By Drew Ailes
By Courtney Harrell
By Kyra Scrimgeour
By Jena Ardell
By Mary Willson
By Bree Davies
By Tom Murphy
By Tom Murphy
Banking on the dreams of would-be lyricists who answered want ads from "hitmakers" in the back pages of tabloid-style magazines, several low-budget song factories (based mostly in Nashville and Hollywood) once offered fame and fortune to any red-blooded Yankee willing to submit unwashed verse for "professional" studio consideration. "No special training needed," a typical pitch would read. "Write the words as you feel them. Popular, rock and roll, country, Western, R&B and sacred poems needed AT ONCE! Your songs or poems may EARN MONEY FOR YOU! We'll inform you if they qualify."
Of course, every poem qualified -- as long as it fetched $79.95 from a check that actually cleared. Once that happened, a washed-up composer (or a good one protecting his identity with a porn-sounding pseudonym like Dick Kent) would knock out a single tune in one take. Then, rinse and repeat -- ad nauseam.
A long-player at 28 tracks, The American Song-Poem Anthology cherry-picks the most unusual of these musical one-night stands ever committed to vinyl. AM rotation beware! Amid grocery lists for the color elite ("I Like Yellow Things") and crooning odes to the space program ("The Moon Men," credited to naturalist John Muir) are sonic oddities beyond comprehension: cautionary tales about the evils of masturbation ("All You Need Is a Fertile Mind") and rambling, long-winded soul cosmology ("Human Breakdown of Absurdity"). Canned arrangements make those listening to a "patriotic" offering from Midwesterner Florence Timm ("Rat a Tat Tat, America") question the very use of such an embarrassing, flag-waving monstrosity: Was it commissioned for a cheesy Republican fundraiser, or a church bake sale? One thing is certain: During the song's outro -- when the bong track finally kicks in, burblin' away in praised chorus of Ol' Glory -- you can't help but think that a few unsung hippie composers enjoyed working the assembly line that day. Even stranger bipartisan baloney follows: "Richard Nixon" dares to assert that Watergate's sacrificial lamb deserves honorary distinction, proclaiming "God in His infinite wisdom put Richard Nixon on this earth/To bring to us his heritage/One of priceless worth." And on "Jimmy Carter Says 'Yes'," vocalist Gene Marshall turns the former peanut farmer into a streetwise hepcat from the blaxploitation era. Are you down with the 39th prez?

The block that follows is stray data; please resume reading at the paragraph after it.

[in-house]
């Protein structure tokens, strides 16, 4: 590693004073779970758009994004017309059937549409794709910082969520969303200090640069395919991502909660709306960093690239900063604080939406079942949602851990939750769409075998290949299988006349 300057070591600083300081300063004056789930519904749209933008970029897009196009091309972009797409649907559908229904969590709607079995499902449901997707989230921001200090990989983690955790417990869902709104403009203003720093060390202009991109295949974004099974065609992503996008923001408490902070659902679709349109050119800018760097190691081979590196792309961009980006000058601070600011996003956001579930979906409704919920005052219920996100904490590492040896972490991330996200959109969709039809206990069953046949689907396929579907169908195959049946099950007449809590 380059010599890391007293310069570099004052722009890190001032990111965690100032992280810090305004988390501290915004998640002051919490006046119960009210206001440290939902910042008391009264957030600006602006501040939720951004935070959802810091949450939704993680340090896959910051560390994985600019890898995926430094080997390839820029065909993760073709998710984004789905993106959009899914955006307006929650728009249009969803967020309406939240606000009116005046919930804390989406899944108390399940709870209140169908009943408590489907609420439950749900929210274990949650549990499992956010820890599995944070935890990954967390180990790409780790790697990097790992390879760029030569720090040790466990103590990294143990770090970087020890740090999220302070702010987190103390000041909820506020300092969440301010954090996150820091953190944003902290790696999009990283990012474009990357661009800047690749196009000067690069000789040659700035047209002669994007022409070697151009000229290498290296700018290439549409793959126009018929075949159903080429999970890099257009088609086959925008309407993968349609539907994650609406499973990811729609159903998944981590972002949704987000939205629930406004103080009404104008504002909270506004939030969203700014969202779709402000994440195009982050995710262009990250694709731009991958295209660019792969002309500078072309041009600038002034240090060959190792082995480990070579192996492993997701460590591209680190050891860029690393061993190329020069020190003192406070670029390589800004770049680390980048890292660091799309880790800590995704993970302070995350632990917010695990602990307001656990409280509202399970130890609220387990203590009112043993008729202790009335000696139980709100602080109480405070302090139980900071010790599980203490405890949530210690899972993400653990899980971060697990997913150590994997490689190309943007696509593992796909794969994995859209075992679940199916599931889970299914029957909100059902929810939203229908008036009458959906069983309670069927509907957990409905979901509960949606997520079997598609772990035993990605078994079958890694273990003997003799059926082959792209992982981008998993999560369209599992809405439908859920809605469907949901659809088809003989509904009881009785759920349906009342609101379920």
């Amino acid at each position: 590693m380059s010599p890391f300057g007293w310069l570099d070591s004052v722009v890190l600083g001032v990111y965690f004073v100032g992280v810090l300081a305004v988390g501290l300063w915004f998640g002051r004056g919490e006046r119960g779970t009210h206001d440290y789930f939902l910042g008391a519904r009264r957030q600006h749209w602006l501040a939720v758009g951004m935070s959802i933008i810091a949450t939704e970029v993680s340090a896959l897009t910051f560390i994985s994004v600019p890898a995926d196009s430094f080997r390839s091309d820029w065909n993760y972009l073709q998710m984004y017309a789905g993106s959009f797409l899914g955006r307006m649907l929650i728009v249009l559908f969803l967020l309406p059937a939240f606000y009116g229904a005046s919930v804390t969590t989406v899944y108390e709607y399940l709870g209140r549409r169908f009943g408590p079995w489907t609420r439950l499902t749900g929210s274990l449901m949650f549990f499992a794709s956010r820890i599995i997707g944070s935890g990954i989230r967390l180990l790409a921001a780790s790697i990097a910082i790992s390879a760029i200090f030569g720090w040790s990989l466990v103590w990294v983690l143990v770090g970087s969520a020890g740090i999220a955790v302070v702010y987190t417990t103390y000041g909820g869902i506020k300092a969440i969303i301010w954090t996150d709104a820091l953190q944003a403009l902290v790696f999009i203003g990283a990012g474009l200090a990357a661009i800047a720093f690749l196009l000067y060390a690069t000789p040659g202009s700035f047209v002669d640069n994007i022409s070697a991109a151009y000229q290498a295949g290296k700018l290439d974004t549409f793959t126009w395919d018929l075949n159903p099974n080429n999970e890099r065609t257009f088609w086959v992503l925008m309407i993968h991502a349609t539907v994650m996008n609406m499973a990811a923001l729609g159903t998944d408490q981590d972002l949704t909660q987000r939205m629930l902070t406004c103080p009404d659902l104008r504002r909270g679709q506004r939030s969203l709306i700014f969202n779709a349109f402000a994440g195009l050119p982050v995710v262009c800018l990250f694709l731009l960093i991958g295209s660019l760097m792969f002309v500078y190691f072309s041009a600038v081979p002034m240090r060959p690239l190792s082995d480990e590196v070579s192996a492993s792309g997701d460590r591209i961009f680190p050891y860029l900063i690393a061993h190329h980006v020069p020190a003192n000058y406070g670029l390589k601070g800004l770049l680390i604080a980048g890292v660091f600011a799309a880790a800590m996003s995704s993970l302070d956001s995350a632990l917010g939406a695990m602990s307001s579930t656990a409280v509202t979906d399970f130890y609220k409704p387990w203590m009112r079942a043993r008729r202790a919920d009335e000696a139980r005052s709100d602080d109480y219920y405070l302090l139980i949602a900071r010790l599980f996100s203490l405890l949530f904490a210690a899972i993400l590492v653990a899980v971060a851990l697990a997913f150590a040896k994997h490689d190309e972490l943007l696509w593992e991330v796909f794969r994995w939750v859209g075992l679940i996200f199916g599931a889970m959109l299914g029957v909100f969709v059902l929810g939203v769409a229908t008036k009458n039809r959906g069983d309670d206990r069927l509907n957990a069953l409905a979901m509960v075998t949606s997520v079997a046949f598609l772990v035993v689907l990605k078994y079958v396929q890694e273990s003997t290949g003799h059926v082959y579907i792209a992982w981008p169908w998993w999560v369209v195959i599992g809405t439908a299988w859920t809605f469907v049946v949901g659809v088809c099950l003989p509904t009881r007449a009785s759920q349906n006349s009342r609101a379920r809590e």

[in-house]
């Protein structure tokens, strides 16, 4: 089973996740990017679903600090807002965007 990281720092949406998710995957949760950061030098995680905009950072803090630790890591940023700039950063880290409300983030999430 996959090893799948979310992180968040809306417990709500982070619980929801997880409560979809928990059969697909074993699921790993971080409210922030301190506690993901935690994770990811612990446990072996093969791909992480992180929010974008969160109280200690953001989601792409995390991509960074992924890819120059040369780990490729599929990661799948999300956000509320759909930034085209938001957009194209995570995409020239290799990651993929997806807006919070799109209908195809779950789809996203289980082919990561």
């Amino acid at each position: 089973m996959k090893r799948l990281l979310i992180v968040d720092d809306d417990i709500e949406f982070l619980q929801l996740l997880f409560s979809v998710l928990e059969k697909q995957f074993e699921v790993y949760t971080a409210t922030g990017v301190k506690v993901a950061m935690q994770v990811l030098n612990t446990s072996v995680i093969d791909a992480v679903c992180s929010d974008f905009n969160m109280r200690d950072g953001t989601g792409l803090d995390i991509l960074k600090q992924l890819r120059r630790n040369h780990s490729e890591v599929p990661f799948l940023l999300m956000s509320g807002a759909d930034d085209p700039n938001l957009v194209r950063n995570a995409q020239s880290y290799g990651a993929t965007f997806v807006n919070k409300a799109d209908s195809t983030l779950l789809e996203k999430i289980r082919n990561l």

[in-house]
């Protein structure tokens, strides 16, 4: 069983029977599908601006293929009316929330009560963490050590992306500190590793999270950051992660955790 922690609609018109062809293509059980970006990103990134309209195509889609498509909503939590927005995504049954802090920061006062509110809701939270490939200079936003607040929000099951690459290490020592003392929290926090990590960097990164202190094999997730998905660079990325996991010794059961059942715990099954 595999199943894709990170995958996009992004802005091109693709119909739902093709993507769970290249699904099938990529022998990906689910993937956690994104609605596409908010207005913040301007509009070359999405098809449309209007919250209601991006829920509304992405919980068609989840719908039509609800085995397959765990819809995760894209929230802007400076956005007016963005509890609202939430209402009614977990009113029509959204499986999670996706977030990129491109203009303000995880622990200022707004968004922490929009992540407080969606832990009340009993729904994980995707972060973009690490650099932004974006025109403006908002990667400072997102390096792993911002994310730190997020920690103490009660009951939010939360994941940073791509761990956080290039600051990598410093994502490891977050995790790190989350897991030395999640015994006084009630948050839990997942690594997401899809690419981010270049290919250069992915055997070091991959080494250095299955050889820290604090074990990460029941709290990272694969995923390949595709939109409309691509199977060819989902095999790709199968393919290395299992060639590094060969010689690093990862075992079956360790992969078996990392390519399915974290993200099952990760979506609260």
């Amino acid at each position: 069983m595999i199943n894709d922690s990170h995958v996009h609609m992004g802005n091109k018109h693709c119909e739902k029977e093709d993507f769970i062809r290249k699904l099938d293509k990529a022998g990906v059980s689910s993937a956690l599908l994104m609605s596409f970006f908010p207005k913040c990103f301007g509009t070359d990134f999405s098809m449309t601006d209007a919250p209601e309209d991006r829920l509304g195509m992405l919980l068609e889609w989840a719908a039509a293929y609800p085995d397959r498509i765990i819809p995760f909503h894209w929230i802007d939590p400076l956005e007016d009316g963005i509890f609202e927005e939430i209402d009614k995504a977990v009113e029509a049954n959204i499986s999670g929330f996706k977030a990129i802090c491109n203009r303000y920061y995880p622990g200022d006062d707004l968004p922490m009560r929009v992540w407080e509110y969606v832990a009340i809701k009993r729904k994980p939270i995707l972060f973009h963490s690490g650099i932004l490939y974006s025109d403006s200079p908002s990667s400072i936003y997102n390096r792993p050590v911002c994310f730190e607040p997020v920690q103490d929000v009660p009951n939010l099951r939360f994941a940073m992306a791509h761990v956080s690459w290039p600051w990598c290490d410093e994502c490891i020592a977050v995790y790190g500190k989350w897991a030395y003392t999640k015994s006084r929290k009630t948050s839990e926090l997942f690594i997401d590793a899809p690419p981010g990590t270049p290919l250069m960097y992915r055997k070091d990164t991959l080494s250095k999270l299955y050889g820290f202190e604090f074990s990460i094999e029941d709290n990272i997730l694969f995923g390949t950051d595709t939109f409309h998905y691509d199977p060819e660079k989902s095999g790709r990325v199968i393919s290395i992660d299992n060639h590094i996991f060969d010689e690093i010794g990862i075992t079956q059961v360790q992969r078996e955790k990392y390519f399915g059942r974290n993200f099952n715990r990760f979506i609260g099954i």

Rodd Keith, credited with scoring "Run Spook Run" (either a campfire sing-along or the musings of a Klansman-idiot), is widely regarded as the king of the song-poem's newly documented subculture. On the bluesy "I'm Just the Other Woman," Keith affects female anguish in a lonely falsetto, embodying the spurned mistress in a southbound love triangle. (A manic-depressive who tragically killed himself, Keith is the genre's only luminary to inspire his own musical: Get Me, a forthcoming production by the San Francisco Theatre Company.)
Not that show tunes exactly flood this disc. On the disturbing "Gretchen's Dish," an über-creep with an exaggerated Lawrence Welk accent celebrates the birthday of a six-year-old with nursery rhymes that would have made Sigmund Freud shudder. And the country-flavored "Blind Man's Penis (Peace and Love)," penned by prankster John Trubee, a New Jerseyite who mailed in the most ridiculous lyrics he could dream up, tests the limits of what a recording company in those days would actually press: "Warts love my nipples/Because they are pink/Vomit on me, baby/Yeah, yeah, yeah/Ramona's titties died in hell/And I just want to kill everyone."
An endlessly fascinating scavenger hunt of dashed dreams and charlatans, Anthology confounds expectations from start to finish. Fans of outsider music like the Langley Schools Music Project can now rejoice in another batch of arch-freak tunes from hell's transistor radio.